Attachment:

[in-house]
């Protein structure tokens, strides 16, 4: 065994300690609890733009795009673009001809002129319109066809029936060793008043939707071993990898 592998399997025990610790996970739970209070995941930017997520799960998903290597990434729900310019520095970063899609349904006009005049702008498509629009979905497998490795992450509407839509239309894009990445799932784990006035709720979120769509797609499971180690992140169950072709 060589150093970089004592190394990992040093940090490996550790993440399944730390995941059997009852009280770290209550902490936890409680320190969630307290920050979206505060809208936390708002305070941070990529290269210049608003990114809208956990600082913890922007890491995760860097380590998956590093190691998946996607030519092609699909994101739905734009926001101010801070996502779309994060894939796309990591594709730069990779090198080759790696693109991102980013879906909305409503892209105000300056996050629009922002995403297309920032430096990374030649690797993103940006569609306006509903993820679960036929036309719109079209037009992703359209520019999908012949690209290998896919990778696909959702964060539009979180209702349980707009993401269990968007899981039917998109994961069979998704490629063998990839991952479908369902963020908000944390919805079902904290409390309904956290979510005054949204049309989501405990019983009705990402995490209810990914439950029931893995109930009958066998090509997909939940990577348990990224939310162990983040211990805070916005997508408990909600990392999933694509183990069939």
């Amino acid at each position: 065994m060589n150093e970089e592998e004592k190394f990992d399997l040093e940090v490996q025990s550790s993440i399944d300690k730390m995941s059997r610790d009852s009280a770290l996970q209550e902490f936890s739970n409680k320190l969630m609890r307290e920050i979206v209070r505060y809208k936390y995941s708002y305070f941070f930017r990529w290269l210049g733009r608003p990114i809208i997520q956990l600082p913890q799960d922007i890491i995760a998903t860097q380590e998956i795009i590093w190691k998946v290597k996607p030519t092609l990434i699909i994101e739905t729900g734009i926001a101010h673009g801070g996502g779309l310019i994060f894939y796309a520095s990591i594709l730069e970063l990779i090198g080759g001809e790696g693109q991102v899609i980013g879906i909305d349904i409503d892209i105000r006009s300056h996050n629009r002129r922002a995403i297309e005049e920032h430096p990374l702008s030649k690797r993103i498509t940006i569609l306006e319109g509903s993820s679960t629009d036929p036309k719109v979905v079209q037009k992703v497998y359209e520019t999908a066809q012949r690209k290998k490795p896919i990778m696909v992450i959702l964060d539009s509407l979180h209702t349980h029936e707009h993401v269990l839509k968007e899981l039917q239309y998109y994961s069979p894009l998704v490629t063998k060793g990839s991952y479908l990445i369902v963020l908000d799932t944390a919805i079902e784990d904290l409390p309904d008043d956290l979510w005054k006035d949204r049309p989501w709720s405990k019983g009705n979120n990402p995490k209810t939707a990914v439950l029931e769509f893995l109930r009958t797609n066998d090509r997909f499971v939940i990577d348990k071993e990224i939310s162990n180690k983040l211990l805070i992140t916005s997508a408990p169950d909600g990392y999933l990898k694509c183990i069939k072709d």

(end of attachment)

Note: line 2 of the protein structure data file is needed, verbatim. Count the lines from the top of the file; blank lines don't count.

């Protein structure tokens, strides 16, 4: 065994300690609890733009795009673009001809002129319109066809029936060793008043939707071993990898 592998399997025990610790996970739970209070995941930017997520799960998903290597990434729900310019520095970063899609349904006009005049702008498509629009979905497998490795992450509407839509239309894009990445799932784990006035709720979120769509797609499971180690992140169950072709 060589150093970089004592190394990992040093940090490996550790993440399944730390995941059997009852009280770290209550902490936890409680320190969630307290920050979206505060809208936390708002305070941070990529290269210049608003990114809208956990600082913890922007890491995760860097380590998956590093190691998946996607030519092609699909994101739905734009926001101010801070996502779309994060894939796309990591594709730069990779090198080759790696693109991102980013879906909305409503892209105000300056996050629009922002995403297309920032430096990374030649690797993103940006569609306006509903993820679960036929036309719109079209037009992703359209520019999908012949690209290998896919990778696909959702964060539009979180209702349980707009993401269990968007899981039917998109994961069979998704490629063998990839991952479908369902963020908000944390919805079902904290409390309904956290979510005054949204049309989501405990019983009705990402995490209810990914439950029931893995109930009958066998090509997909939940990577348990990224939310162990983040211990805070916005997508408990909600990392999933694509183990069939």